As of late however, the ties between the three nations have been dominated by territorial issues. While Japan may suspect that by forming closer bilateral ties Russia and China are pursuing some sort of anti-Japanese agenda, in fact, Moscow doesn’t seek to become a part of any bloc in the region.
Dmitry Streltsov, an expert in Japanese politics and foreign policy, told Sputnik that Russia adheres to a simple principle in foreign policy: avoid making alliances simply for the sake of opposing someone, and instead seek a balanced approach to all conflict situations. Therefore, Moscow is not ready to support Beijing in its territorial dispute with Tokyo over the Senkaku Islands (known as the Diaoyu Islands in China).
"As far as I know, the Chinese side repeatedly proposed an informal deal to Russia, asking it to support Beijing in the territorial dispute with Japan, and in exchange offering to support Russia in the Kuril Islands issue (right now China essentially maintains a pro-Japanese stance on that matter). However, Russia reacted negatively to that proposal, because its principle stance is neutrality," Streltsov said.
Recently, Japanese media outlets and government officials began discussing the possibility of forming closer ties with Russia in order to contain China’s ascendance. However, it appears that Russia is unlikely to gain anything if it attempts to mediate the disputes between China and Japan.
"Both sides are firmly entrenched in their stances: Japan insists that there’s no territorial dispute while China strives to ensure that this issue gets recognized as a territorial dispute. I believe that they won’t budge, no matter who attempts to act as a mediator," he remarked.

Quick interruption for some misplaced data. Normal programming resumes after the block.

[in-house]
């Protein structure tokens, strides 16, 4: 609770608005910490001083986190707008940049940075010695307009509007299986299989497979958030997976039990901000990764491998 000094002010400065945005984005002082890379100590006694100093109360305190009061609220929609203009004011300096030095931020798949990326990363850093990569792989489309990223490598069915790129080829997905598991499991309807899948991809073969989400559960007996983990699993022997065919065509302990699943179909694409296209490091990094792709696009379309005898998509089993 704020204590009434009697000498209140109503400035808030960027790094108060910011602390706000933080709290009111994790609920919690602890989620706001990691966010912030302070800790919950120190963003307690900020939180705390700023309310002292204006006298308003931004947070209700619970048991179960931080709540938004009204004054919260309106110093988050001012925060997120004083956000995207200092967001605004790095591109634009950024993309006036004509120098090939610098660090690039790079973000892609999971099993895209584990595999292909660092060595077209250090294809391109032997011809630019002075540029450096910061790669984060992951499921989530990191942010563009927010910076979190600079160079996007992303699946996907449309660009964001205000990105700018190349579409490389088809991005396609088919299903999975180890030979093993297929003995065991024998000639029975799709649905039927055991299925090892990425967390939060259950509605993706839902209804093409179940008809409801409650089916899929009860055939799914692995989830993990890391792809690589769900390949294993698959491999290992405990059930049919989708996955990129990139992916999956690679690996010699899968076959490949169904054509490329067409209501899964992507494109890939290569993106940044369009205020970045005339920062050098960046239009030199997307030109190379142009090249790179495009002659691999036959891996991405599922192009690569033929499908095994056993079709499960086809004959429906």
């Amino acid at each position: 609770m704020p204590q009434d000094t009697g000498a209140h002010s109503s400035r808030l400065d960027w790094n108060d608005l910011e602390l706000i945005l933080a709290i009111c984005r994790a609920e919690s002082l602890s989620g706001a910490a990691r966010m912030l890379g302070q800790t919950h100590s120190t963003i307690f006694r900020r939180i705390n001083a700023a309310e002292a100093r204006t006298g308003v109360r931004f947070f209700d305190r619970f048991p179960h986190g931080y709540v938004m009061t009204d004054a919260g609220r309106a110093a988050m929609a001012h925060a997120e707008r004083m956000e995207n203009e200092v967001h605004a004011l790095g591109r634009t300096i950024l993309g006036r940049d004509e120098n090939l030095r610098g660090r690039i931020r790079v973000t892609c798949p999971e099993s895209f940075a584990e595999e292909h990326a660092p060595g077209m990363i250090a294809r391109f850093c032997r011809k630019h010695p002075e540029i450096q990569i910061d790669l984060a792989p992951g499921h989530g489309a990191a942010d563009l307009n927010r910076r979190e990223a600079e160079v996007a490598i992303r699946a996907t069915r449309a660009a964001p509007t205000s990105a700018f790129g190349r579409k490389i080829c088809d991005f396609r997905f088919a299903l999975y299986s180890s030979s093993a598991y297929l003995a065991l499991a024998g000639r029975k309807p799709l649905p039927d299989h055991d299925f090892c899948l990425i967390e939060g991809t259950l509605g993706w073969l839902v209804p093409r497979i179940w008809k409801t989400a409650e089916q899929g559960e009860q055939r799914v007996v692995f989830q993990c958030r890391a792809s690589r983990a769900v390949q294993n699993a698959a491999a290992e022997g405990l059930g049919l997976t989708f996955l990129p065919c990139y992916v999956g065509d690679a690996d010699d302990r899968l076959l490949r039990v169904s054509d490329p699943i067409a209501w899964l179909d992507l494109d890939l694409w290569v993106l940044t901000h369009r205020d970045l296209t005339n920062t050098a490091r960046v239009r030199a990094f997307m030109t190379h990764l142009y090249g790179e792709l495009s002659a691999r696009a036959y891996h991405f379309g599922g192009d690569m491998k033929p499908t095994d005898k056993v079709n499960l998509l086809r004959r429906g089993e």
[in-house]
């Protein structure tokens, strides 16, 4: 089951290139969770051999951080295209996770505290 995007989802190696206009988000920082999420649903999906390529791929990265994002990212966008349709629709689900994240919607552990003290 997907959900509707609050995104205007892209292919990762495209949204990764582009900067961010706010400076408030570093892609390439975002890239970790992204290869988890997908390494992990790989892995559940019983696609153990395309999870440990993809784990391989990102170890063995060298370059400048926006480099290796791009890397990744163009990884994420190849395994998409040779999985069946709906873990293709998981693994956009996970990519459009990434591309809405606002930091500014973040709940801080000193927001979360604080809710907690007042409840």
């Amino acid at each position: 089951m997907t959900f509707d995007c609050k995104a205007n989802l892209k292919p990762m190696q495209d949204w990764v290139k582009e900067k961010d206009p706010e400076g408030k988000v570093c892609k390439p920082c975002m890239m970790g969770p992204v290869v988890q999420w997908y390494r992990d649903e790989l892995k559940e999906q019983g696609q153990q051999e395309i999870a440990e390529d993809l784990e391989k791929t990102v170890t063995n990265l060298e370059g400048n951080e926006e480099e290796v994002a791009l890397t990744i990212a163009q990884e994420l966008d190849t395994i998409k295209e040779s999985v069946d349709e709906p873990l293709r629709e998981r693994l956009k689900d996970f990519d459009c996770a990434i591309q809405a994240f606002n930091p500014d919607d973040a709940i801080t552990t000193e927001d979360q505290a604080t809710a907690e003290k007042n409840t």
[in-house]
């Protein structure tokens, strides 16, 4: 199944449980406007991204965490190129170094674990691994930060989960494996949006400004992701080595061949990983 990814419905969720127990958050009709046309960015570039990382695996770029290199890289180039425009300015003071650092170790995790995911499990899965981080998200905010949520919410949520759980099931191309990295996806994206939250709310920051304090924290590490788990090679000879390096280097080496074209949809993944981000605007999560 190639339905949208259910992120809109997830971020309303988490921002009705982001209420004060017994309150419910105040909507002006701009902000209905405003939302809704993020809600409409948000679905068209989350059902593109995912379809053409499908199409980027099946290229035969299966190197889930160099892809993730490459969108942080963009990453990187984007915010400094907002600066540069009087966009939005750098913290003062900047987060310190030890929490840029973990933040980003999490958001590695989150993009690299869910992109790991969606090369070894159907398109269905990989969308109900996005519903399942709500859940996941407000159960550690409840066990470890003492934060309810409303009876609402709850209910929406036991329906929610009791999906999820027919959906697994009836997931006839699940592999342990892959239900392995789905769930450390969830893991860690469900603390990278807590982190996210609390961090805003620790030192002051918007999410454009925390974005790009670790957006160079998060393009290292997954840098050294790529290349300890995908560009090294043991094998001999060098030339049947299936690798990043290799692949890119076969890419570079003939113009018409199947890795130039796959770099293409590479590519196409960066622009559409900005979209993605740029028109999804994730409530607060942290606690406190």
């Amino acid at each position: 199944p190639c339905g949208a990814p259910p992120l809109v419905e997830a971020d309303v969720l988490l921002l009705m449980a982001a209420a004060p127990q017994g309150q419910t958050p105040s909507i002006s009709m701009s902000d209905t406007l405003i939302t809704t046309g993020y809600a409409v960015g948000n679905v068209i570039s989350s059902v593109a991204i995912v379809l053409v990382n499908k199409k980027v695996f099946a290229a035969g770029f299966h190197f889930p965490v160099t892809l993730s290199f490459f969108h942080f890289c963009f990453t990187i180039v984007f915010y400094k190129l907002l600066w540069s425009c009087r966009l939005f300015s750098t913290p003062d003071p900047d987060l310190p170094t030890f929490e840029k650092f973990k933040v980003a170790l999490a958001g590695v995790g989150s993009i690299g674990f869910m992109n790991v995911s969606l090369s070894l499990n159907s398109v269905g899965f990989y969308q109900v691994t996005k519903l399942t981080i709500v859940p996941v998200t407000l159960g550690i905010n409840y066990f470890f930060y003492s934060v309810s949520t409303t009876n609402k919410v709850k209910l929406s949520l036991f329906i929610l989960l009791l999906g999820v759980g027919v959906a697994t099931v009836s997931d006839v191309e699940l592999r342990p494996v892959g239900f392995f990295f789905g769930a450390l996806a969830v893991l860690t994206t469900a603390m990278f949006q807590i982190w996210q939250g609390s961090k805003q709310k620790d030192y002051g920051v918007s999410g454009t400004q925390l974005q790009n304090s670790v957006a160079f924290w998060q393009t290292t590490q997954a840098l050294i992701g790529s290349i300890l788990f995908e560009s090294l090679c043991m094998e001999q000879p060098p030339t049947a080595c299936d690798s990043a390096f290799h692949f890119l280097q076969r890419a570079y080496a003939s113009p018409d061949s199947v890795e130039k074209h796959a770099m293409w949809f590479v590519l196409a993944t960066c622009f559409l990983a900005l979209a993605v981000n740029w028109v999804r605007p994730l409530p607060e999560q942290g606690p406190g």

Streltsov also pointed out that Russia does not oppose the defense cooperation between the United States and Japan, and that during the last few years Moscow has criticized only one initiative of theirs – the deployment of the THAAD missile defense system in South Korea.
"Russia opposes the ballistic missile defense systems because they’re not subjected to international regulations and, established by one side, can potentially alter the balance of power in the region and create a new threat to international security," Streltsov said.
According to him, Russia is interested, first and foremost, in maintaining international regulation over the military-political situation and ‘arms race’ in the region. What Russia needs is stability and mutual security guarantees in Asia.
"While such a name is not currently being used, what Russia stands for is some sort of a collective security system for the Asian-Pacific region. Therefore Russia is interested in maintaining dialogue on that issue with all countries involved, seeking to turn it into a multilateral process. In that respect, Russia possesses great potential, both as a mediator and as an author of such a security system. Unfortunately, the US-Chinese confrontation has resulted in a new bipolarity being formed in Eastern Asia, and this process cannot be reversed," Streltsov concluded.